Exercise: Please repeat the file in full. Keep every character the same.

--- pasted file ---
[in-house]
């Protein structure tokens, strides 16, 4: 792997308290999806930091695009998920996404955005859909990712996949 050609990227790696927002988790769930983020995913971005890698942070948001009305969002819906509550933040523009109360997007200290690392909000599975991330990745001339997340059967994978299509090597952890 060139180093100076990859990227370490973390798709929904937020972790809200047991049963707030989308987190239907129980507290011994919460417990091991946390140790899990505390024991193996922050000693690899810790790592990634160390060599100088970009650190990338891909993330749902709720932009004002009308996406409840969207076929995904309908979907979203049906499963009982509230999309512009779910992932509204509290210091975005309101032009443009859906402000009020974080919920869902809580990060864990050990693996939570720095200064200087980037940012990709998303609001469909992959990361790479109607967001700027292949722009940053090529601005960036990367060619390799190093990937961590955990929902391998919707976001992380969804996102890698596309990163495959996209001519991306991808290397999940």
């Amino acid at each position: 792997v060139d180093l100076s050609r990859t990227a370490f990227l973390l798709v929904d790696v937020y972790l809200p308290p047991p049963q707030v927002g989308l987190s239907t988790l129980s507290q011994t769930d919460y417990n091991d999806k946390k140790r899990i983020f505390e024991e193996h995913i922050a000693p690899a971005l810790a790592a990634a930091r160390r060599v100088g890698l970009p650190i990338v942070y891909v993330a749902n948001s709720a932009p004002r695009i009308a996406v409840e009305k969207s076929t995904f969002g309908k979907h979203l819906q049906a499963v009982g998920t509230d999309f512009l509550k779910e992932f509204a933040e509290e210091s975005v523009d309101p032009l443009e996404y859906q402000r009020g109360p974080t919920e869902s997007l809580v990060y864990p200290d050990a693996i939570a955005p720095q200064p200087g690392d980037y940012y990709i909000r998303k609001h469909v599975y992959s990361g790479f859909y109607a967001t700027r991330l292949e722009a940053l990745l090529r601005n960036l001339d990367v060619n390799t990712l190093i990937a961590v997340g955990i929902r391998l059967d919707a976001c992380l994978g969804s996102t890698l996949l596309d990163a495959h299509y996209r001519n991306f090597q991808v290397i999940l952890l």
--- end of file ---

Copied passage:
[in-house]
């Protein structure tokens, strides 16, 4: 792997308290999806930091695009998920996404955005859909990712996949 050609990227790696927002988790769930983020995913971005890698942070948001009305969002819906509550933040523009109360997007200290690392909000599975991330990745001339997340059967994978299509090597952890 060139180093100076990859990227370490973390798709929904937020972790809200047991049963707030989308987190239907129980507290011994919460417990091991946390140790899990505390024991193996922050000693690899810790790592990634160390060599100088970009650190990338891909993330749902709720932009004002009308996406409840969207076929995904309908979907979203049906499963009982509230999309512009779910992932509204509290210091975005309101032009443009859906402000009020974080919920869902809580990060864990050990693996939570720095200064200087980037940012990709998303609001469909992959990361790479109607967001700027292949722009940053090529601005960036990367060619390799190093990937961590955990929902391998919707976001992380969804996102890698596309990163495959996209001519991306991808290397999940």
């Amino acid at each position: 792997v060139d180093l100076s050609r990859t990227a370490f990227l973390l798709v929904d790696v937020y972790l809200p308290p047991p049963q707030v927002g989308l987190s239907t988790l129980s507290q011994t769930d919460y417990n091991d999806k946390k140790r899990i983020f505390e024991e193996h995913i922050a000693p690899a971005l810790a790592a990634a930091r160390r060599v100088g890698l970009p650190i990338v942070y891909v993330a749902n948001s709720a932009p004002r695009i009308a996406v409840e009305k969207s076929t995904f969002g309908k979907h979203l819906q049906a499963v009982g998920t509230d999309f512009l509550k779910e992932f509204a933040e509290e210091s975005v523009d309101p032009l443009e996404y859906q402000r009020g109360p974080t919920e869902s997007l809580v990060y864990p200290d050990a693996i939570a955005p720095q200064p200087g690392d980037y940012y990709i909000r998303k609001h469909v599975y992959s990361g790479f859909y109607a967001t700027r991330l292949e722009a940053l990745l090529r601005n960036l001339d990367v060619n390799t990712l190093i990937a961590v997340g955990i929902r391998l059967d919707a976001c992380l994978g969804s996102t890698l996949l596309d990163a495959h299509y996209r001519n991306f090597q991808v290397i999940l952890l």